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Oakland Plans To Snuff Out Some Pot Shops

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OAKLAND -- When Stacie Traylor opened a medical marijuana dispensary in a
vacant art-deco floral store four years ago, it stood among only a few.

Now the gritty downtown quarter is a major hub, with as many as a dozen pot
clubs surrounding Telegraph Avenue, and Traylor is upset at the notoriety
that has come to the city's cannabis corner.

Some shops allow marijuana smoke to waft onto sidewalks, a violation of at
least the city's smoke-free public building ordinance. They post men
conspicuously outside the front door, including one coffeehouse worker
soliciting passersby with palm cards, prompting neighborhood complaints
that the guards act like street-corner hustlers. A youth center for gays,
lesbians and bisexuals said it was forced to close in November because of
the nearby pot clubs.

The area in the shadow of City Hall has been nicknamed "Oaksterdam," a
reference to Amsterdam's freewheeling pot scene.

This week, the city of Oakland may be ready to clamp down. A proposal
expected to go before the City Council on Tuesday would impose a cap on the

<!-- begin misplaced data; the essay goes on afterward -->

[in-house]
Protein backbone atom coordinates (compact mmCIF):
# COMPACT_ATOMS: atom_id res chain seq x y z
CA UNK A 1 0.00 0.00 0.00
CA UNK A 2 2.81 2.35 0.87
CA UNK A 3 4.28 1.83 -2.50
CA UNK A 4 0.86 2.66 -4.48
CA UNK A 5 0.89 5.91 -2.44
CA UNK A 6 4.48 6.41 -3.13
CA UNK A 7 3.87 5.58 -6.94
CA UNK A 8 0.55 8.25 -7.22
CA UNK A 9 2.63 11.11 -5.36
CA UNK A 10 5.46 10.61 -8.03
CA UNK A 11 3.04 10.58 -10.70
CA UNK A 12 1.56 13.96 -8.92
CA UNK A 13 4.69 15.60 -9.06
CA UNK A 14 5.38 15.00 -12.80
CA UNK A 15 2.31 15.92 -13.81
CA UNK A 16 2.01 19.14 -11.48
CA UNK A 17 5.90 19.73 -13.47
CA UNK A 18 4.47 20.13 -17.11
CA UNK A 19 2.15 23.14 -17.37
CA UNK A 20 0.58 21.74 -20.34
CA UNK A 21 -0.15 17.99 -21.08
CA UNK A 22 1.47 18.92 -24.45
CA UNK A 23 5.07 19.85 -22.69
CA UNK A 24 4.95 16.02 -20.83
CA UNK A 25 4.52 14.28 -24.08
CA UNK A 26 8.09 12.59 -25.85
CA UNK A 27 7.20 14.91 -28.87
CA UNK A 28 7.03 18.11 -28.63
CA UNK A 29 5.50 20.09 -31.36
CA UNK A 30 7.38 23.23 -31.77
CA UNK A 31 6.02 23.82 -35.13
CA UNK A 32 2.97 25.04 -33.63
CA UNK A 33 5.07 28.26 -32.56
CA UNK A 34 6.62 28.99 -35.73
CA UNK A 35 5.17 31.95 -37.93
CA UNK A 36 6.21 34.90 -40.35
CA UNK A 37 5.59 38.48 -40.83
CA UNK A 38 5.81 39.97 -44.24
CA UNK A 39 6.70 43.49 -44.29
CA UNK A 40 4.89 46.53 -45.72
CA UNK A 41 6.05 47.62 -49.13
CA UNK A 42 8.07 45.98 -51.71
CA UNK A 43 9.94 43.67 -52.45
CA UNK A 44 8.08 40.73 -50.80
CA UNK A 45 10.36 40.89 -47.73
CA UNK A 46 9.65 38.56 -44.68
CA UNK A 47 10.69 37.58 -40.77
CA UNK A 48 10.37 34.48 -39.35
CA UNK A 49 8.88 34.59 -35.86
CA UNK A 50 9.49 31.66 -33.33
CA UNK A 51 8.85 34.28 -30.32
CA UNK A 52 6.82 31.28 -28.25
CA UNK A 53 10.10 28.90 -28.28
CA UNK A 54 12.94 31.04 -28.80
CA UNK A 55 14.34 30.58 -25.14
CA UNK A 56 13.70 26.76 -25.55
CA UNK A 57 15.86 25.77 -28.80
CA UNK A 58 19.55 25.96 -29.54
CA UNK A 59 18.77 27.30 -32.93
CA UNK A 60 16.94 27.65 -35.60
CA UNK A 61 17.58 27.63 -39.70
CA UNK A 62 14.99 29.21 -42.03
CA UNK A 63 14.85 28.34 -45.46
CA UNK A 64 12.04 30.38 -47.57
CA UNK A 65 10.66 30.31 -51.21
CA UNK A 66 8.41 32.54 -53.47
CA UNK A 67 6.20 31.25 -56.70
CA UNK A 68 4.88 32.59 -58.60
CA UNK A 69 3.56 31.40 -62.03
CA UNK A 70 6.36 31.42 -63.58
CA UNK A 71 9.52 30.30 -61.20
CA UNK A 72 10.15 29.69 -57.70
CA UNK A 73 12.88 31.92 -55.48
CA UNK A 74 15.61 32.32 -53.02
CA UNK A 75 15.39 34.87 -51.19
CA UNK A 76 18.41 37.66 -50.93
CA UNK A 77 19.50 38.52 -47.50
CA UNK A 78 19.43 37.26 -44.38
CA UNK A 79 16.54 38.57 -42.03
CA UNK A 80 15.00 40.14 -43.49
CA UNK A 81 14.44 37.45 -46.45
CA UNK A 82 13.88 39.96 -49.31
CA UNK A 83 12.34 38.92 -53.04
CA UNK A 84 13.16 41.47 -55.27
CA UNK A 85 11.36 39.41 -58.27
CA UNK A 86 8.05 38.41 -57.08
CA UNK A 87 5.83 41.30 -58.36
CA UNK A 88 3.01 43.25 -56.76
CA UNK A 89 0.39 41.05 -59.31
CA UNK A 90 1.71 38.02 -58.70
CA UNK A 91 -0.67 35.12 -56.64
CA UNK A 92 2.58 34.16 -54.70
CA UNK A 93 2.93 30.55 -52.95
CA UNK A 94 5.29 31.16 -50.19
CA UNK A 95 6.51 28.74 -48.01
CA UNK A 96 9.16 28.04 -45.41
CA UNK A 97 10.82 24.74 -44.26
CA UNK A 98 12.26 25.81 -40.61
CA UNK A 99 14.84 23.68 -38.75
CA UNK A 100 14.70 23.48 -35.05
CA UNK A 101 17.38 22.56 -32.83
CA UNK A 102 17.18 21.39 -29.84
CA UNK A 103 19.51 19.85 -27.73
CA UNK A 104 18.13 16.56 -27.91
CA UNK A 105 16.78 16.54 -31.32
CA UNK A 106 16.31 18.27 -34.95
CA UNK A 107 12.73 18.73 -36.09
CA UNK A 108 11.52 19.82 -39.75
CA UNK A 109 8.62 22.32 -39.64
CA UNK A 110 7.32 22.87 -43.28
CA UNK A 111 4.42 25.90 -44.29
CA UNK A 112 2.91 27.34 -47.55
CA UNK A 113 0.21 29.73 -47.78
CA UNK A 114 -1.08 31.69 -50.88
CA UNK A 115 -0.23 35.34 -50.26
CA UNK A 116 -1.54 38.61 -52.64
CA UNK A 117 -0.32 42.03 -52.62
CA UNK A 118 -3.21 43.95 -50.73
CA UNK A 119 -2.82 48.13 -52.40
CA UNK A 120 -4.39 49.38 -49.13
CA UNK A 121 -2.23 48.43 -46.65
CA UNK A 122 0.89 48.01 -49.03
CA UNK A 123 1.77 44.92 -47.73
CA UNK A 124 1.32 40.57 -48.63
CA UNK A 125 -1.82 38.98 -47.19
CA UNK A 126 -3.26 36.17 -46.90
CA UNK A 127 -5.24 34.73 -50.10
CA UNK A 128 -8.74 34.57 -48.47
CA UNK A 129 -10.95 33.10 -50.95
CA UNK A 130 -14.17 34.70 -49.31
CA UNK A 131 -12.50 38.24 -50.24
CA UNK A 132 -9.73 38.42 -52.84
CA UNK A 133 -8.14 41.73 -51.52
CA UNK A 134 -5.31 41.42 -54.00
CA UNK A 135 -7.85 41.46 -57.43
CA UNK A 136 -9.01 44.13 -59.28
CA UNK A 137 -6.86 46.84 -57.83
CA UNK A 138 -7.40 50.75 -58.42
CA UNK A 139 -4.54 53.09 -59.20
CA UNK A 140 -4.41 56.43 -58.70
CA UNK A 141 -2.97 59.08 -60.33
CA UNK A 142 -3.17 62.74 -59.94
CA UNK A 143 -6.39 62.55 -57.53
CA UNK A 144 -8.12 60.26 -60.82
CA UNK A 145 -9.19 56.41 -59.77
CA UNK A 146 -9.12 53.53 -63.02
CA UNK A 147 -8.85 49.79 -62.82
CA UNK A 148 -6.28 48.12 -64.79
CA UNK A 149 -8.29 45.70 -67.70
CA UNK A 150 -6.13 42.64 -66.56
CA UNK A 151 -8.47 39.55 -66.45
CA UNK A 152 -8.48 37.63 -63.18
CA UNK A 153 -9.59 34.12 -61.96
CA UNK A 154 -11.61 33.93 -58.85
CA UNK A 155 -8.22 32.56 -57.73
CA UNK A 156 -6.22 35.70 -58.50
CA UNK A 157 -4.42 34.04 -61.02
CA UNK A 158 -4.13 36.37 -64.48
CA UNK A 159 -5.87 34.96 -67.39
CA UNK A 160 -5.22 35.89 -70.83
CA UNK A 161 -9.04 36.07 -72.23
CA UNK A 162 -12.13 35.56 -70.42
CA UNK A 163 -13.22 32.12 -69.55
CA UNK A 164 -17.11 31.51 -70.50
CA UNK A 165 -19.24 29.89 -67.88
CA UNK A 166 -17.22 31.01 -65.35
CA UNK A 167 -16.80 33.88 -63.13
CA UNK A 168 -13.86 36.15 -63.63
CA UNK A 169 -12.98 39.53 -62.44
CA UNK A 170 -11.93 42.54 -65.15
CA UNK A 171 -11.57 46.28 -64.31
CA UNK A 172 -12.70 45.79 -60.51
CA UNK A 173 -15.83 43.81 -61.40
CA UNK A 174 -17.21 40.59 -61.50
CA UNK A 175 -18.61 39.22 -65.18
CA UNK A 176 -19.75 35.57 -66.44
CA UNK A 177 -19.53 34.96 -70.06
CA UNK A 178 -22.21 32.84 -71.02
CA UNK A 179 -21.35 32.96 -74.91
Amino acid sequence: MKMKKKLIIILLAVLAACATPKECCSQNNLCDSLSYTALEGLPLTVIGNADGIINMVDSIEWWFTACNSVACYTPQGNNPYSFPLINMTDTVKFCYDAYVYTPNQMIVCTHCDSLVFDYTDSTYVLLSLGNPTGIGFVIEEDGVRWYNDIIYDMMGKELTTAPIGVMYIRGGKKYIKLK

number of shops, forcing some to close.

Such regulation could be contentious in an area that provided strong
support for California's Proposition 215, the 1996 ballot initiative
legalizing medical marijuana.

Cannabis shop owners tread a perilous path between state and federal laws.
They say the state law exempts their shops from prosecution, but federal
laws makes marijuana use illegal.

Brenda Brown, 46, is a supporter of the clubs.

"If it weren't for them, I'd be dead. I'd give up," Brown said outside a
coffeehouse that sells marijuana from a back room.

Brown, a therapist and advocate for the disabled, said she uses medical
marijuana for rheumatoid arthritis and lupus, and shuns prescription
painkillers because they make her feel "like a drug addict." She was
outraged that her favorite dispensaries might have to close.

Fewer Clubs, Fees Proposed

A staff proposal before the City Council would allow only three medical
marijuana clubs and impose licensing fees ranging from $5,000 to $15,000, a
city legislative analyst said. None of the dozen or so dispensaries and
suppliers is licensed by the city or state, the official said.

Many medical marijuana advocates said they welcome reasonable city or state
regulations because licensing could stave off federal raids.

"I'm pro-regulation, but I'm against restrictions," said Jeff Jones, 29,
who was designated by the city in the late 1990s to distribute marijuana.
His dispensary was quickly shut down by the federal Drug Enforcement

Jones now issues only photo identification cards through his Oakland
Cannabis Buyers' Cooperative, which validates physicians' recommendations
for medical cannabis and oversees 10,000 regular cardholders who show the
ID to club operators to make purchases. He said a limit of three
dispensaries would be too low.

The "Oaksterdam" nickname for the Uptown neighborhood has embarrassed city
officials, who recently redeveloped the elegant City Hall plaza three